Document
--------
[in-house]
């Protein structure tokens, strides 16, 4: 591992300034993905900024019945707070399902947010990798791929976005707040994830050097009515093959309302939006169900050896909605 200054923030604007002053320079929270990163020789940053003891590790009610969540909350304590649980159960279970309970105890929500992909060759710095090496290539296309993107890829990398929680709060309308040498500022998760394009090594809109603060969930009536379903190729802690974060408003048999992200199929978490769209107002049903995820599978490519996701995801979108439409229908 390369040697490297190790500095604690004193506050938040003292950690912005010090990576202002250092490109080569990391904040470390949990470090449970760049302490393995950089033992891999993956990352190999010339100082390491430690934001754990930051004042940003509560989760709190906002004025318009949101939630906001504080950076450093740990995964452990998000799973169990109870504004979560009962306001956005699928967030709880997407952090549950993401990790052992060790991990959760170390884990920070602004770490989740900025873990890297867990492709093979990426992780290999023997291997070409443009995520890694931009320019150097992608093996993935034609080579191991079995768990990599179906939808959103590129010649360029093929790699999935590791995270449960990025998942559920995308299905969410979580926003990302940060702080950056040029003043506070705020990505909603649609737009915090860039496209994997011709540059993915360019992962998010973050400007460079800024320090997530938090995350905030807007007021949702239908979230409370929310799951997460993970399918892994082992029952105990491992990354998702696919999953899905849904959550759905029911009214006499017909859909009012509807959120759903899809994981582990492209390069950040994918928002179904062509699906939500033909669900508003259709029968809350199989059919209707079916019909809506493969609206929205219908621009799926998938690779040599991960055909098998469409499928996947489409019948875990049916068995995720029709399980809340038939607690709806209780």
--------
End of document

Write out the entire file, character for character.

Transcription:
[in-house]
């Protein structure tokens, strides 16, 4: 591992300034993905900024019945707070399902947010990798791929976005707040994830050097009515093959309302939006169900050896909605 200054923030604007002053320079929270990163020789940053003891590790009610969540909350304590649980159960279970309970105890929500992909060759710095090496290539296309993107890829990398929680709060309308040498500022998760394009090594809109603060969930009536379903190729802690974060408003048999992200199929978490769209107002049903995820599978490519996701995801979108439409229908 390369040697490297190790500095604690004193506050938040003292950690912005010090990576202002250092490109080569990391904040470390949990470090449970760049302490393995950089033992891999993956990352190999010339100082390491430690934001754990930051004042940003509560989760709190906002004025318009949101939630906001504080950076450093740990995964452990998000799973169990109870504004979560009962306001956005699928967030709880997407952090549950993401990790052992060790991990959760170390884990920070602004770490989740900025873990890297867990492709093979990426992780290999023997291997070409443009995520890694931009320019150097992608093996993935034609080579191991079995768990990599179906939808959103590129010649360029093929790699999935590791995270449960990025998942559920995308299905969410979580926003990302940060702080950056040029003043506070705020990505909603649609737009915090860039496209994997011709540059993915360019992962998010973050400007460079800024320090997530938090995350905030807007007021949702239908979230409370929310799951997460993970399918892994082992029952105990491992990354998702696919999953899905849904959550759905029911009214006499017909859909009012509807959120759903899809994981582990492209390069950040994918928002179904062509699906939500033909669900508003259709029968809350199989059919209707079916019909809506493969609206929205219908621009799926998938690779040599991960055909098998469409499928996947489409019948875990049916068995995720029709399980809340038939607690709806209780």